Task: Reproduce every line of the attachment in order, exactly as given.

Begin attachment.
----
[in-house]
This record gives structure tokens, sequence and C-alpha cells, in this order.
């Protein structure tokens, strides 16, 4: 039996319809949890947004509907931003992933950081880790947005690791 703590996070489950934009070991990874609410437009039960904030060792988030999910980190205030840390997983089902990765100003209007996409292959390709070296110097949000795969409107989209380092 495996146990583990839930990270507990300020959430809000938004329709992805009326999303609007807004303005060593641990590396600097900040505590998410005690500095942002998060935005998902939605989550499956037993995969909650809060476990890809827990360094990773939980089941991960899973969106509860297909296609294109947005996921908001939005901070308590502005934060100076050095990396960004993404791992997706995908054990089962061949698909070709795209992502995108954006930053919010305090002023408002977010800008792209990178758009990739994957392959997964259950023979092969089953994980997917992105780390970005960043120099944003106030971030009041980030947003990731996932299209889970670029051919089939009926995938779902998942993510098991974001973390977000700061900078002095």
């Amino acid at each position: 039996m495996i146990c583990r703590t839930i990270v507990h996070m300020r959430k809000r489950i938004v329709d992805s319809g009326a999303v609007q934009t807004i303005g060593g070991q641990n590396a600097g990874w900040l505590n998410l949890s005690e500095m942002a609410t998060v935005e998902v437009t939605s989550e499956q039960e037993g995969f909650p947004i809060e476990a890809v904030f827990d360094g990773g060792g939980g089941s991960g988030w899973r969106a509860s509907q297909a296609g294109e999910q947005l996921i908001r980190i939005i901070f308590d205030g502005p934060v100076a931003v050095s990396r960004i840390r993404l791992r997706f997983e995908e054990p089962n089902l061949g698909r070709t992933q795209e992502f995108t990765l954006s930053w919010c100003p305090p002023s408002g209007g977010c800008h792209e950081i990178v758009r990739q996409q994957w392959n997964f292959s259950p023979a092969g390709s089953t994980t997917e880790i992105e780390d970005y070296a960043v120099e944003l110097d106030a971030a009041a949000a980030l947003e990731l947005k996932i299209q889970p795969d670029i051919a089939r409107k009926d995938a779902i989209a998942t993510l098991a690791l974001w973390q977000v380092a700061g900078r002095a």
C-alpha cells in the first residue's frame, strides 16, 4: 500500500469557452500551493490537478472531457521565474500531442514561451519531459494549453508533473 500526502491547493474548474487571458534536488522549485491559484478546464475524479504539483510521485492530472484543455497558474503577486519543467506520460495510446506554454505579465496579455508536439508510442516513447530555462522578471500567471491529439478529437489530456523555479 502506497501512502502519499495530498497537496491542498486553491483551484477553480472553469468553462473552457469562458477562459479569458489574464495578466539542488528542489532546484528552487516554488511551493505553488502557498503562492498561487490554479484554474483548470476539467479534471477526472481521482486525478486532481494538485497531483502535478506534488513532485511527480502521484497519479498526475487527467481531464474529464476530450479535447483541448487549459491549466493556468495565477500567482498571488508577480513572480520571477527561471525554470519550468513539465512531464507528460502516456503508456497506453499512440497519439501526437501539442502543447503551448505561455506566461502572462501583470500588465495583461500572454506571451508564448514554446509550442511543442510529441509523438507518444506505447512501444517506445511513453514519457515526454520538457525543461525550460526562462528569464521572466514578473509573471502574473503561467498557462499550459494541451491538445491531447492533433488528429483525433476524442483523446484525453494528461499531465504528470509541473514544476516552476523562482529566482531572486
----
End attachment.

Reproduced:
[in-house]
This record gives structure tokens, sequence and C-alpha cells, in this order.
């Protein structure tokens, strides 16, 4: 039996319809949890947004509907931003992933950081880790947005690791 703590996070489950934009070991990874609410437009039960904030060792988030999910980190205030840390997983089902990765100003209007996409292959390709070296110097949000795969409107989209380092 495996146990583990839930990270507990300020959430809000938004329709992805009326999303609007807004303005060593641990590396600097900040505590998410005690500095942002998060935005998902939605989550499956037993995969909650809060476990890809827990360094990773939980089941991960899973969106509860297909296609294109947005996921908001939005901070308590502005934060100076050095990396960004993404791992997706995908054990089962061949698909070709795209992502995108954006930053919010305090002023408002977010800008792209990178758009990739994957392959997964259950023979092969089953994980997917992105780390970005960043120099944003106030971030009041980030947003990731996932299209889970670029051919089939009926995938779902998942993510098991974001973390977000700061900078002095």
């Amino acid at each position: 039996m495996i146990c583990r703590t839930i990270v507990h996070m300020r959430k809000r489950i938004v329709d992805s319809g009326a999303v609007q934009t807004i303005g060593g070991q641990n590396a600097g990874w900040l505590n998410l949890s005690e500095m942002a609410t998060v935005e998902v437009t939605s989550e499956q039960e037993g995969f909650p947004i809060e476990a890809v904030f827990d360094g990773g060792g939980g089941s991960g988030w899973r969106a509860s509907q297909a296609g294109e999910q947005l996921i908001r980190i939005i901070f308590d205030g502005p934060v100076a931003v050095s990396r960004i840390r993404l791992r997706f997983e995908e054990p089962n089902l061949g698909r070709t992933q795209e992502f995108t990765l954006s930053w919010c100003p305090p002023s408002g209007g977010c800008h792209e950081i990178v758009r990739q996409q994957w392959n997964f292959s259950p023979a092969g390709s089953t994980t997917e880790i992105e780390d970005y070296a960043v120099e944003l110097d106030a971030a009041a949000a980030l947003e990731l947005k996932i299209q889970p795969d670029i051919a089939r409107k009926d995938a779902i989209a998942t993510l098991a690791l974001w973390q977000v380092a700061g900078r002095a």
C-alpha cells in the first residue's frame, strides 16, 4: 500500500469557452500551493490537478472531457521565474500531442514561451519531459494549453508533473 500526502491547493474548474487571458534536488522549485491559484478546464475524479504539483510521485492530472484543455497558474503577486519543467506520460495510446506554454505579465496579455508536439508510442516513447530555462522578471500567471491529439478529437489530456523555479 502506497501512502502519499495530498497537496491542498486553491483551484477553480472553469468553462473552457469562458477562459479569458489574464495578466539542488528542489532546484528552487516554488511551493505553488502557498503562492498561487490554479484554474483548470476539467479534471477526472481521482486525478486532481494538485497531483502535478506534488513532485511527480502521484497519479498526475487527467481531464474529464476530450479535447483541448487549459491549466493556468495565477500567482498571488508577480513572480520571477527561471525554470519550468513539465512531464507528460502516456503508456497506453499512440497519439501526437501539442502543447503551448505561455506566461502572462501583470500588465495583461500572454506571451508564448514554446509550442511543442510529441509523438507518444506505447512501444517506445511513453514519457515526454520538457525543461525550460526562462528569464521572466514578473509573471502574473503561467498557462499550459494541451491538445491531447492533433488528429483525433476524442483523446484525453494528461499531465504528470509541473514544476516552476523562482529566482531572486